SAN ANTONIO – In a 10-1 vote Thursday afternoon, San Antonio City Council members passed a nearly $191 million plan that would provide job training, rent assistance, and small business grants, among other programs, for residents struggling with the COVID-19 pandemic.
“Councilman Courage talks about our annual budget as a moral document,” Mayor Ron Nirenberg told his fellow councilmembers before the vote. “Well now, this is where we put our money where our mouth is, which is why we’ve got to double down on the people in this community, the small businesses in this community, the services that are essential in this post-COVID economy, right now. And it goes beyond just this COVID plan. It goes on into FY 21 and then FY 22, and years and years after that. This is going to be an ongoing conversation for us to change the economic and social trajectory of this city."
The “COVID-19 Community Recovery and Resiliency Plan” provides money across four major areas, or “pillars”:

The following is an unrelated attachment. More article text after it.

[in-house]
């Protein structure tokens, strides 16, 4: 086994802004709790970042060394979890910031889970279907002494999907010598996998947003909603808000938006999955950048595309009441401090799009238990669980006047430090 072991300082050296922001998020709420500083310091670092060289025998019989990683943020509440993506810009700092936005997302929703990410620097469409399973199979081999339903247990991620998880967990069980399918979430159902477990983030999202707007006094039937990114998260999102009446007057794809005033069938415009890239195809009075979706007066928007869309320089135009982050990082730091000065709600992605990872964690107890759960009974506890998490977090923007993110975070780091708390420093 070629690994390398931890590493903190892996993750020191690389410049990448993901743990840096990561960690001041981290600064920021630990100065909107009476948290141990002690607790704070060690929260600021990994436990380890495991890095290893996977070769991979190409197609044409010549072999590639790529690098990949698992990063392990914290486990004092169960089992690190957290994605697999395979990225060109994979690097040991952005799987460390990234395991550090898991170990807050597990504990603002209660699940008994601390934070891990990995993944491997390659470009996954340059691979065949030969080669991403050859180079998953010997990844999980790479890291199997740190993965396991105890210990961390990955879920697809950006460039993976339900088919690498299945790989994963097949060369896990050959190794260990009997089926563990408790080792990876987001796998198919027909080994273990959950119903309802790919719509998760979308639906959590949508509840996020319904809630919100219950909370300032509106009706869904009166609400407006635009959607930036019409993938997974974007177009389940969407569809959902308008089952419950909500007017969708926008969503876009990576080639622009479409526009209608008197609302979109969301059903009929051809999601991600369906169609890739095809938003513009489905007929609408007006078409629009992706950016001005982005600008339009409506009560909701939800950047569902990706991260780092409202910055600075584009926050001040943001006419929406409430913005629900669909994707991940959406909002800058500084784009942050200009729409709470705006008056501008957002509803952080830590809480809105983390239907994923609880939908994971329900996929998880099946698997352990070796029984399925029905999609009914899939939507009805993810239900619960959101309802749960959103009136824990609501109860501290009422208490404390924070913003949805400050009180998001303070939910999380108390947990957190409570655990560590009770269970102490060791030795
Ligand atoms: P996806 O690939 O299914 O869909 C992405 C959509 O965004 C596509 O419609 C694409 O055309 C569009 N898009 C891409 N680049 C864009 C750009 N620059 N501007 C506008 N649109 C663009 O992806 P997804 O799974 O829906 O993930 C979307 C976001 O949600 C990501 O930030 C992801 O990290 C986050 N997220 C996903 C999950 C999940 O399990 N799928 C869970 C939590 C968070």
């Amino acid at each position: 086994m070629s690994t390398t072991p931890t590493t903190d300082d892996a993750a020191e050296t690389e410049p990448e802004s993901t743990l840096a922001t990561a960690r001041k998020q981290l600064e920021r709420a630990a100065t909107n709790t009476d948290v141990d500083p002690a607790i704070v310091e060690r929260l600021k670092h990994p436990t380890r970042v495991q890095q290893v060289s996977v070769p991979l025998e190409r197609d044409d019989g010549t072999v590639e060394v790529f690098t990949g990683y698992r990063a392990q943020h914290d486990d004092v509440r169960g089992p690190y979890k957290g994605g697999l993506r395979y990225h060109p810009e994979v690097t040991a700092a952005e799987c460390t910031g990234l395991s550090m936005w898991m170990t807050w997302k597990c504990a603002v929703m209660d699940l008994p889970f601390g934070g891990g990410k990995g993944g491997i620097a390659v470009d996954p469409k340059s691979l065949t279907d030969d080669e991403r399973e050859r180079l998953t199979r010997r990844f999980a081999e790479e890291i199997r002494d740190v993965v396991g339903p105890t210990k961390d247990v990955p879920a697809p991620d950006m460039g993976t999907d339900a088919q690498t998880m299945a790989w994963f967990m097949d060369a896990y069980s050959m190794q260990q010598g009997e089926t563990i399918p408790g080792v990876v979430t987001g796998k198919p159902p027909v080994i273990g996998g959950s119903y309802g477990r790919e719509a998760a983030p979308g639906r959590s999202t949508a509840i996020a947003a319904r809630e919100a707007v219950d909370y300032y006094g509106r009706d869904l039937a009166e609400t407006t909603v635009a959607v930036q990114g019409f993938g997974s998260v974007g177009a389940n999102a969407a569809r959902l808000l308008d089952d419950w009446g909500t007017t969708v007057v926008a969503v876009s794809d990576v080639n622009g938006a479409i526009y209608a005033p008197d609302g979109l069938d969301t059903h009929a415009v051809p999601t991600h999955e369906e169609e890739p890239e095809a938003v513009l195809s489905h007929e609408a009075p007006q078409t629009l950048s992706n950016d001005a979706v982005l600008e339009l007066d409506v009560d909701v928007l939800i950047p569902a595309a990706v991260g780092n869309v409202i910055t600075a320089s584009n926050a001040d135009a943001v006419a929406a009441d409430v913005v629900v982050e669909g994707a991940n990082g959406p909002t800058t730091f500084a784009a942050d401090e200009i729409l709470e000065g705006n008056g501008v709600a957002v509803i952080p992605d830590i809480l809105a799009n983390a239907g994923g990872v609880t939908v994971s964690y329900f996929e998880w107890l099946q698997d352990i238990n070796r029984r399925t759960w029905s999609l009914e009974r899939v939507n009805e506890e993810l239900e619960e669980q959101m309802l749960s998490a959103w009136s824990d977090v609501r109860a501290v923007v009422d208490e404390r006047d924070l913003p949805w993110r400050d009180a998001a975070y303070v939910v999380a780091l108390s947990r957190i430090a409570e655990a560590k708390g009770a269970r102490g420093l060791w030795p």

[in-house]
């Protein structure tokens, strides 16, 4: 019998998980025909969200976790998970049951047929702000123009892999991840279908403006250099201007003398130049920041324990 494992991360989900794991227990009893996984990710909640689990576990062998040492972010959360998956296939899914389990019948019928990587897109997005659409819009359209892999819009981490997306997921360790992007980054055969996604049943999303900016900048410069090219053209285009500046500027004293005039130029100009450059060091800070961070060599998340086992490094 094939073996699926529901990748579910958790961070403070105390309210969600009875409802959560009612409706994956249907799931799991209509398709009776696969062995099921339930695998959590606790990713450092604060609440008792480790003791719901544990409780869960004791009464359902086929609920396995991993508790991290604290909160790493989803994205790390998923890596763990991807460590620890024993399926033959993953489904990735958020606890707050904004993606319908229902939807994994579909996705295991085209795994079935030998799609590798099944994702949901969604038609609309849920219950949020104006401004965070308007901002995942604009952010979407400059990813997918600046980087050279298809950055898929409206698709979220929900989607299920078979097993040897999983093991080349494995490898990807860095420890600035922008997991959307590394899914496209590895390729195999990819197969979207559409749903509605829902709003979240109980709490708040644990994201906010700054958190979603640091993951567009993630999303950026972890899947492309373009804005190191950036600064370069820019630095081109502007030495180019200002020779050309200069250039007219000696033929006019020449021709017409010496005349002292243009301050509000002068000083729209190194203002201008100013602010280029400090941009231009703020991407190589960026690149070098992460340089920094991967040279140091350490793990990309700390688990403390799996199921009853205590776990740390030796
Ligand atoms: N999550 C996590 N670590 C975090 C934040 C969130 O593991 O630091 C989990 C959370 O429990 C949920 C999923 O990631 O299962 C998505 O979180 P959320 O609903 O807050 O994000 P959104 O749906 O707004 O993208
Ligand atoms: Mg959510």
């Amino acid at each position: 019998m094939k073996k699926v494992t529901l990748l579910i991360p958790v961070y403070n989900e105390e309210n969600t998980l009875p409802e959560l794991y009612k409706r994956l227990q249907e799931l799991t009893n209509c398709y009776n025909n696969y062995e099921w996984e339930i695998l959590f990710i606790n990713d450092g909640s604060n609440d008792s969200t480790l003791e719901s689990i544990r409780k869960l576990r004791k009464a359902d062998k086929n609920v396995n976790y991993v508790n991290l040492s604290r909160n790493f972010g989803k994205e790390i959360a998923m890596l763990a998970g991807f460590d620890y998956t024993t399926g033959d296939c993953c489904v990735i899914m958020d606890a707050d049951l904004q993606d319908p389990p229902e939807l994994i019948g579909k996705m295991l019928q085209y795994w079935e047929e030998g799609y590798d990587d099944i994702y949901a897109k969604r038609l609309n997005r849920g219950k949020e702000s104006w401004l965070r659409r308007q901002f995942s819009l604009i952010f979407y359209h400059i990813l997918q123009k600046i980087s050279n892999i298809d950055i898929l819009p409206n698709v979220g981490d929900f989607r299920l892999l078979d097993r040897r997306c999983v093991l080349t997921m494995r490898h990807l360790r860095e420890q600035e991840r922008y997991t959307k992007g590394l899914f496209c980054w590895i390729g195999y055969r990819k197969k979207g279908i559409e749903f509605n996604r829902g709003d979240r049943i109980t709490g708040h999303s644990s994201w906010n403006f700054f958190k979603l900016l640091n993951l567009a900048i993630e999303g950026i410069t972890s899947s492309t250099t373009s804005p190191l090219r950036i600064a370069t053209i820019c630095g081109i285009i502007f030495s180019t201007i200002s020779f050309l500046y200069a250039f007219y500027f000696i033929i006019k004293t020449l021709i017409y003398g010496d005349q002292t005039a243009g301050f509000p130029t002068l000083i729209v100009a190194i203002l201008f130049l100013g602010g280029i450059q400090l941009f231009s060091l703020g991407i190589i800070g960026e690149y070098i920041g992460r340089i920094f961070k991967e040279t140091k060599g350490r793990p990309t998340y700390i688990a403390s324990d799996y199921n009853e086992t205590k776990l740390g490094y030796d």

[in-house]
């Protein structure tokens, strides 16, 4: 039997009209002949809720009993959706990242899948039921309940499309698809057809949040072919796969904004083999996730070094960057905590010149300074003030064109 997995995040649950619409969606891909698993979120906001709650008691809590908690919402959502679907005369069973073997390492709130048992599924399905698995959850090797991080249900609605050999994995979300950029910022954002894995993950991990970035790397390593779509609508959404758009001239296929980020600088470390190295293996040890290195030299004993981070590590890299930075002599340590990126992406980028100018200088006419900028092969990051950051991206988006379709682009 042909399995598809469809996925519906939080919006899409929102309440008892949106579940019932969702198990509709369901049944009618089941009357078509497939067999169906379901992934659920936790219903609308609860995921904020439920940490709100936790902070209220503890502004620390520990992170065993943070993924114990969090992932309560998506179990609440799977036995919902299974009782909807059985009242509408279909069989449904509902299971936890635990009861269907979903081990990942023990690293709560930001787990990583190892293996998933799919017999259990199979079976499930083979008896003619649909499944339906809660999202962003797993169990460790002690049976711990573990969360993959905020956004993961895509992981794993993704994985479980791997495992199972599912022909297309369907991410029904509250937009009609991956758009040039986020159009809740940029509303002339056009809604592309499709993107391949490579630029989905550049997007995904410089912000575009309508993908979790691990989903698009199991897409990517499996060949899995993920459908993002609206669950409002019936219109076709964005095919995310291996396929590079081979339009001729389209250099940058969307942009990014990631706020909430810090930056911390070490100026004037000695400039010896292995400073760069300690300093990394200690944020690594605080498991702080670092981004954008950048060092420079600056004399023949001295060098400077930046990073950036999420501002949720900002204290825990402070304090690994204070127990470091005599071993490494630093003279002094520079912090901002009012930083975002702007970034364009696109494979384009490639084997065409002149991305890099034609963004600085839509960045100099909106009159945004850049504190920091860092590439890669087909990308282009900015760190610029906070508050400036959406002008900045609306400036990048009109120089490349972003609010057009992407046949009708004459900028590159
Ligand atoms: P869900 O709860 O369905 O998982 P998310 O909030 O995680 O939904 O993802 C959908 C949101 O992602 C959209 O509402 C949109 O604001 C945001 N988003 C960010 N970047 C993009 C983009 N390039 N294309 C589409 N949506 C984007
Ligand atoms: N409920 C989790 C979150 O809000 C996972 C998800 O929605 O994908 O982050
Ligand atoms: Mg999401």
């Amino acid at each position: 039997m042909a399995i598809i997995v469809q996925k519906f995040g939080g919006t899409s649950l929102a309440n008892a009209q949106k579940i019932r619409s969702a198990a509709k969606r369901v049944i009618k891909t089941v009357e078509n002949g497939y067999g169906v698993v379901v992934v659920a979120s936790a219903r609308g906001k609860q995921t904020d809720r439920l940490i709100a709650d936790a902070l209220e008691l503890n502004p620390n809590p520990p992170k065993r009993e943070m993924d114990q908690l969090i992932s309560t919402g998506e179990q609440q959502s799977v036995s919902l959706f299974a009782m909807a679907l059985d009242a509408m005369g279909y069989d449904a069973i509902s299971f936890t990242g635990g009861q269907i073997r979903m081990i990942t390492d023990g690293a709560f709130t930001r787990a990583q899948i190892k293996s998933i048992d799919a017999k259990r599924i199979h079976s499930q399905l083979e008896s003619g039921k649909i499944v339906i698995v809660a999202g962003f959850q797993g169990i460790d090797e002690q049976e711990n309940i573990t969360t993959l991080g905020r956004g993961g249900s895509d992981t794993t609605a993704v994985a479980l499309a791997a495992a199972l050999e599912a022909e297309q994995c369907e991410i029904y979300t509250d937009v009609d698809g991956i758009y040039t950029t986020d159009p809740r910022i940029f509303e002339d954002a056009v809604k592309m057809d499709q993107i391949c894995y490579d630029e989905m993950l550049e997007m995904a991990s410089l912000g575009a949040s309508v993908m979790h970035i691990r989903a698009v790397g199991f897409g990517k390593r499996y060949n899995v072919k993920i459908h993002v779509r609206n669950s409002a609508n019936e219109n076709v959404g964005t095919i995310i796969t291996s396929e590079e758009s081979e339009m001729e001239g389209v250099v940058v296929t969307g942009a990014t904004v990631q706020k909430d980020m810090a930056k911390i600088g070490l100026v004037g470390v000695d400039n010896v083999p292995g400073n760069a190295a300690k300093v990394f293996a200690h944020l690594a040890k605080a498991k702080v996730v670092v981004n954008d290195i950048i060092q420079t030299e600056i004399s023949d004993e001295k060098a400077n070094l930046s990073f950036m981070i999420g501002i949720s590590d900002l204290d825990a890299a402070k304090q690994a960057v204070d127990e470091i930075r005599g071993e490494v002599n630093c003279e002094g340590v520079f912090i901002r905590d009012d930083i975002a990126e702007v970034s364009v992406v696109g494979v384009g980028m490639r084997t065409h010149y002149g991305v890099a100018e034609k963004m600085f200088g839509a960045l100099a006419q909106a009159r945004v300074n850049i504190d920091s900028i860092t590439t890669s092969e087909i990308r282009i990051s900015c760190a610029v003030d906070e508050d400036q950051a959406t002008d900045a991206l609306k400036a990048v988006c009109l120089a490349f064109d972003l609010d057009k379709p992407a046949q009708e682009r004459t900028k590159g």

• $75 million for workforce development
• $50.5 million for housing security
• $38.1 million for small business support
• $27.3 million for digital inclusion
The plan stems from council members’ directions on how they wanted to spend some of the $270 million in CRF money the city received from the federal CARES Act. Funding will come from $96.3 million worth of federal money and $94.6 million from the city’s general fund.
Most of the federal funding comes from the CRF money, which must be used by Dec. 30.
Little changed from what city staff presented council members a week earlier - a switch of $5 million from the workforce development into small business support. The money will be used to develop a three month on-the-job training program for 1,000 people at businesses that have 500 or fewer employees.
City staff called the plan a “living document,” and City Manager Erik Walsh said the city will need to adjust based on need.
Staff members will work with city council committees through the rest of June to develop implementation plans, beginning July 1.
District 10 Councilman Clayton Perry was the lone vote against the plan.
Several groups, such as the Texas Organizing Project and Esperanza Peace and Justice Center, pushed unsuccessfully for the vote be delayed because they did not feel there had been enough opportunities for community input.